Undermining of Liz Truss generates conspiracies and jokes

LONDON (HPD) — Powerless, humiliated, branded a “ghost” prime minister and compared to a lettuce plant, this has not been a good week for Liz Truss.

The British prime minister was trying to regain power on Tuesday after her economic plans were shredded and repudiated by a Treasury chief she was forced to appoint to prevent a total collapse of financial markets.

Truss remains in office for now, largely because her Conservative Party is divided and doesn’t know how to replace her.

In an attempt to project an image of normality, Truss chaired a cabinet meeting on Tuesday and met with lawmakers from different conservative factions to tell them that her remaining in the post is a guarantee of stability, despite the fact that she has been forced to throw out practically the entire program with which they elected her party leader just a month and a half ago was thrown out the window.

Humiliated but defiant, Truss acknowledged on Monday that “mistakes were made” but insisted she would lead the Conservatives until the next general election.

Few believe it. Britain’s lively political press, usually divided, is this time united in the view that the Truss government is doomed. The conservative tabloid The Sun called her a “phantom PM” and said “for the good of the country, we can’t go on like this.” The centre-left Guardian compared the Conservatives to a crew of mutineers: “Truss has not abandoned his party. But it seems that he has abandoned her.”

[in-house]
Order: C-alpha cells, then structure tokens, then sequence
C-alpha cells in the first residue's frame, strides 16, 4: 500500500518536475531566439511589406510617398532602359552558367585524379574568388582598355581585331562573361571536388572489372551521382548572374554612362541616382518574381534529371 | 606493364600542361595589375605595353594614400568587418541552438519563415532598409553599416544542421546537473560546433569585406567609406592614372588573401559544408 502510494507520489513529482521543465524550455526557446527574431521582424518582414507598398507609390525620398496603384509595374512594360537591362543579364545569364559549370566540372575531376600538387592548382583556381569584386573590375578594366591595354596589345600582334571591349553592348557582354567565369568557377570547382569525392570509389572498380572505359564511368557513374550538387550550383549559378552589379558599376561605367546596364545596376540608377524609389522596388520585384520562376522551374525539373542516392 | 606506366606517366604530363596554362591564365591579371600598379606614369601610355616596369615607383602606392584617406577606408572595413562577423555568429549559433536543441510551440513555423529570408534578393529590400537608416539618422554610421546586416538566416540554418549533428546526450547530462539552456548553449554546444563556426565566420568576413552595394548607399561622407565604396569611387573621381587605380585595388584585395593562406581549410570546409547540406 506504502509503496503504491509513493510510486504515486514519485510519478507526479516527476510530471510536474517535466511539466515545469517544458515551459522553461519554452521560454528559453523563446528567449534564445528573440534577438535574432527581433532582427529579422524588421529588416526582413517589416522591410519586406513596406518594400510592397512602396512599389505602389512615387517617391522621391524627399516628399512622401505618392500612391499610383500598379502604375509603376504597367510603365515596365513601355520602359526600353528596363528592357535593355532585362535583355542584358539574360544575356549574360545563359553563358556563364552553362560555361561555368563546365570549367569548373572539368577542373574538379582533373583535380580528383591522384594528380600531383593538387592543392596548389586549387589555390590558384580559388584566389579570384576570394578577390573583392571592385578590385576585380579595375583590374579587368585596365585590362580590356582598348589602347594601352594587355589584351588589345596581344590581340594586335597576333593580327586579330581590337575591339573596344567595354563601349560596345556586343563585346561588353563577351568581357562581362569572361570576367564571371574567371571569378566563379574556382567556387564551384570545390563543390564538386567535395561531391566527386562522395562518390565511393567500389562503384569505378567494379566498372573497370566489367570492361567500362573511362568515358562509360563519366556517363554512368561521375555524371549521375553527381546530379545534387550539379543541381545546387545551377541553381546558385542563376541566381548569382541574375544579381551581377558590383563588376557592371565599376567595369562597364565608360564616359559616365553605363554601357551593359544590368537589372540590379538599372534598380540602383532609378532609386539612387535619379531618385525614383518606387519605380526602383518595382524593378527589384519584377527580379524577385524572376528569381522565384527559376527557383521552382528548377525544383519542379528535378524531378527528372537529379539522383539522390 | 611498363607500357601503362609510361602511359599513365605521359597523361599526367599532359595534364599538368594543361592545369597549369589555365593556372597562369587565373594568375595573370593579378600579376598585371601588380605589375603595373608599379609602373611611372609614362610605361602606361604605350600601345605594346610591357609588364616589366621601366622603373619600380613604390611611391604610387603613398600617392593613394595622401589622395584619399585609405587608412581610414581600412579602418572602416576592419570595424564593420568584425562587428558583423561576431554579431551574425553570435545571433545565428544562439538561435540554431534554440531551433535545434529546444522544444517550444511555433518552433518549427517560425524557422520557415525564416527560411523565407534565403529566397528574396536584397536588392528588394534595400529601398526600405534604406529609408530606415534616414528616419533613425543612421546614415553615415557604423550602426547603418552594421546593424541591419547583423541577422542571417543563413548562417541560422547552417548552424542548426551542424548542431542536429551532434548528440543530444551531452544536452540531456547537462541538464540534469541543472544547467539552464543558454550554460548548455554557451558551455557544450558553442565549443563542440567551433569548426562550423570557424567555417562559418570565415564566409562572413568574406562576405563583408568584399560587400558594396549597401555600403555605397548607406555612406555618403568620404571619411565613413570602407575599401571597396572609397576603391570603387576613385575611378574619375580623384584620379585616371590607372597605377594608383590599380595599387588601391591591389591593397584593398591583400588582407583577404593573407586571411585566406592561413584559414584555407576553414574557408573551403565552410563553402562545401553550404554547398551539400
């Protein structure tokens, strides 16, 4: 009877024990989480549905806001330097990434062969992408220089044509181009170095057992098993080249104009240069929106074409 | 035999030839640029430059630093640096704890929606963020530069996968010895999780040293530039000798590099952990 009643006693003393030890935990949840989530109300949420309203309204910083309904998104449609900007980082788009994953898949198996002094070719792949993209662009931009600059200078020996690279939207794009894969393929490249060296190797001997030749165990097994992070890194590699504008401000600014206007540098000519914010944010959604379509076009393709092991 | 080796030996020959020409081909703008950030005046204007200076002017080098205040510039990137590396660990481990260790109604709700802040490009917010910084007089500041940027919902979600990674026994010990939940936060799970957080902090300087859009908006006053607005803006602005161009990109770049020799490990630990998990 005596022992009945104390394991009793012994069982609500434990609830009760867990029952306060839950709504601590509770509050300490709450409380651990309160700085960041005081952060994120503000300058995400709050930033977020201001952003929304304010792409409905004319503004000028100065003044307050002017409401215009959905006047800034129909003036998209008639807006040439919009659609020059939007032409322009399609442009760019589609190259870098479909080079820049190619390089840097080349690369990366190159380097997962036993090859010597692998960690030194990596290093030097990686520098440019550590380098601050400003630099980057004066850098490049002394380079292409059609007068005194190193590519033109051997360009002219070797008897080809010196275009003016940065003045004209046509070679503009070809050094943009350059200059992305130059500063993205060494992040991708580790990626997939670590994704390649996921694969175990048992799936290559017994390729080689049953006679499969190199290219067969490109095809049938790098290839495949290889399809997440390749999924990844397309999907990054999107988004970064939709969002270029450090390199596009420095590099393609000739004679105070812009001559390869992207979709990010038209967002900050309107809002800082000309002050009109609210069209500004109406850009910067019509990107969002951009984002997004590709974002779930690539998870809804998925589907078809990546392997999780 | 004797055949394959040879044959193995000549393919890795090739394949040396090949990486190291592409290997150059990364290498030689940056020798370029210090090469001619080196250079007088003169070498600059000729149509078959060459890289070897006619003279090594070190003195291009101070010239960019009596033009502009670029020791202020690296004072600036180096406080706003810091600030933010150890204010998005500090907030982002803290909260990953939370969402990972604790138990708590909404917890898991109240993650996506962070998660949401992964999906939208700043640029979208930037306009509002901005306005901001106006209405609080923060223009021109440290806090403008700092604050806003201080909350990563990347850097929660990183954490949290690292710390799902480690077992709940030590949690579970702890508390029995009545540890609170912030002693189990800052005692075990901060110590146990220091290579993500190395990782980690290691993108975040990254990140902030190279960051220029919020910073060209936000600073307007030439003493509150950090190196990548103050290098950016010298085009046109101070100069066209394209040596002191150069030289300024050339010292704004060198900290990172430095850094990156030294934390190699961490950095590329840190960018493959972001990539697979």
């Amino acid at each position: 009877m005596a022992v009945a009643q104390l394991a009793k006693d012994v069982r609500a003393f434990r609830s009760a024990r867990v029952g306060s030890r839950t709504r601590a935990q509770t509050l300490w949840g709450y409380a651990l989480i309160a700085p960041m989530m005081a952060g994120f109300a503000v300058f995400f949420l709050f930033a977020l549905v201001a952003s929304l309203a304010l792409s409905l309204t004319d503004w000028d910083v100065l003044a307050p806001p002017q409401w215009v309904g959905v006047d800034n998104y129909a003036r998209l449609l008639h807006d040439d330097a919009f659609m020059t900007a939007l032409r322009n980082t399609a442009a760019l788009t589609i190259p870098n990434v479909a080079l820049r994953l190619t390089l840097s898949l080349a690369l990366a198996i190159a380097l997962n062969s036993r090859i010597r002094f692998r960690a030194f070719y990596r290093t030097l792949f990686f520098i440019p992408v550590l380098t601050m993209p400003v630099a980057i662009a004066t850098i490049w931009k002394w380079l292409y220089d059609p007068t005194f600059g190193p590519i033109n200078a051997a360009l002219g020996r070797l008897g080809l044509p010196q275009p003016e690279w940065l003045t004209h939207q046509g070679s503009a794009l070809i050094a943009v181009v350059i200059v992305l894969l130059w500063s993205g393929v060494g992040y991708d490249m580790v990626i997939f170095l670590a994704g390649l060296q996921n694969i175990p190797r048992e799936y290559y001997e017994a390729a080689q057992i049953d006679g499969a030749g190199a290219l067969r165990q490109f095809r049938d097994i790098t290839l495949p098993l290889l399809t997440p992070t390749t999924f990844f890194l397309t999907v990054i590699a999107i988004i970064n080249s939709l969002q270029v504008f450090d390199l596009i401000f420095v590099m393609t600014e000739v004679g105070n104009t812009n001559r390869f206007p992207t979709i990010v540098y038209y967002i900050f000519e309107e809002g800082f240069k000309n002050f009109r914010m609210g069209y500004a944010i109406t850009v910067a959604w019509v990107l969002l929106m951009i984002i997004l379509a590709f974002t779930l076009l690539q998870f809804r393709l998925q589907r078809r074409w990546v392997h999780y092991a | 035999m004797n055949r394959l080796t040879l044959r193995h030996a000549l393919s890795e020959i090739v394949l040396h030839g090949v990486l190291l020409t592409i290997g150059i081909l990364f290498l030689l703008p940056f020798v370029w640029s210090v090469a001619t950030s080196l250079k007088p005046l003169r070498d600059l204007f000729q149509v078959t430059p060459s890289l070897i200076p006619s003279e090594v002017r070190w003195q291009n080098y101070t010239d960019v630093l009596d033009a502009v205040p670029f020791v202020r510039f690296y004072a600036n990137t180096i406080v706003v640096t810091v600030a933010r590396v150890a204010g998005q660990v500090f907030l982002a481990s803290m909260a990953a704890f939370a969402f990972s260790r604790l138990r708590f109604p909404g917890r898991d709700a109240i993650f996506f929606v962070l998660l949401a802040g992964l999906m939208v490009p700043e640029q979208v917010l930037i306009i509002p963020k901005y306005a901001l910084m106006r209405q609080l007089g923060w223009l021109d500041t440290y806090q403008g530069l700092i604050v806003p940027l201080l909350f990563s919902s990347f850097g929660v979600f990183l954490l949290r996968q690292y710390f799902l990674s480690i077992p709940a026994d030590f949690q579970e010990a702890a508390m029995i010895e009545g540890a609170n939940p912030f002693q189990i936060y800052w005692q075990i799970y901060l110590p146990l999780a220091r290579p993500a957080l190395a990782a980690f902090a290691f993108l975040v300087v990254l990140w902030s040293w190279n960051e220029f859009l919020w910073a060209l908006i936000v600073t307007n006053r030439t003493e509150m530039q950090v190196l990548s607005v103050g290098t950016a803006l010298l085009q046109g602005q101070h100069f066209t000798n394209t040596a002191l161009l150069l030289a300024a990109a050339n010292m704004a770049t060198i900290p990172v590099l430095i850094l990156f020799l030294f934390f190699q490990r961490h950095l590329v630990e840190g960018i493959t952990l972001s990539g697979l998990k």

The weekly The Economist said that the length of time that Truss would control the government — before the September 23 “mini-budget” that set the markets ablaze — was “about the length of a head of lettuce”. The Daily Star tabloid published a photo of the prime minister next to a lettuce plant adorned with a blonde wig, eyes and mouth. The question is: “Can Liz Truss outlast this lettuce?”

At first, Truss tried to stay the course after the initial package of 45 billion pounds ($50 billion) in unfunded tax cuts spooked markets, pushed up interest rates on loans and mortgages and sent them into a tailspin. of the pound The Bank of England had to intervene to protect pension funds, beset by bond market volatility.

Under intense political and economic pressure, Truss fired the Treasury secretary, his ally Kwasi Kwarteng, to replace him with Jeremy Hunt, a veteran who had been sidelined since 2019. He scrapped nearly all tax cuts along with energy policy and the promise of Truss that there would be no cuts in government spending, warning that “many tough decisions” still had to be made.

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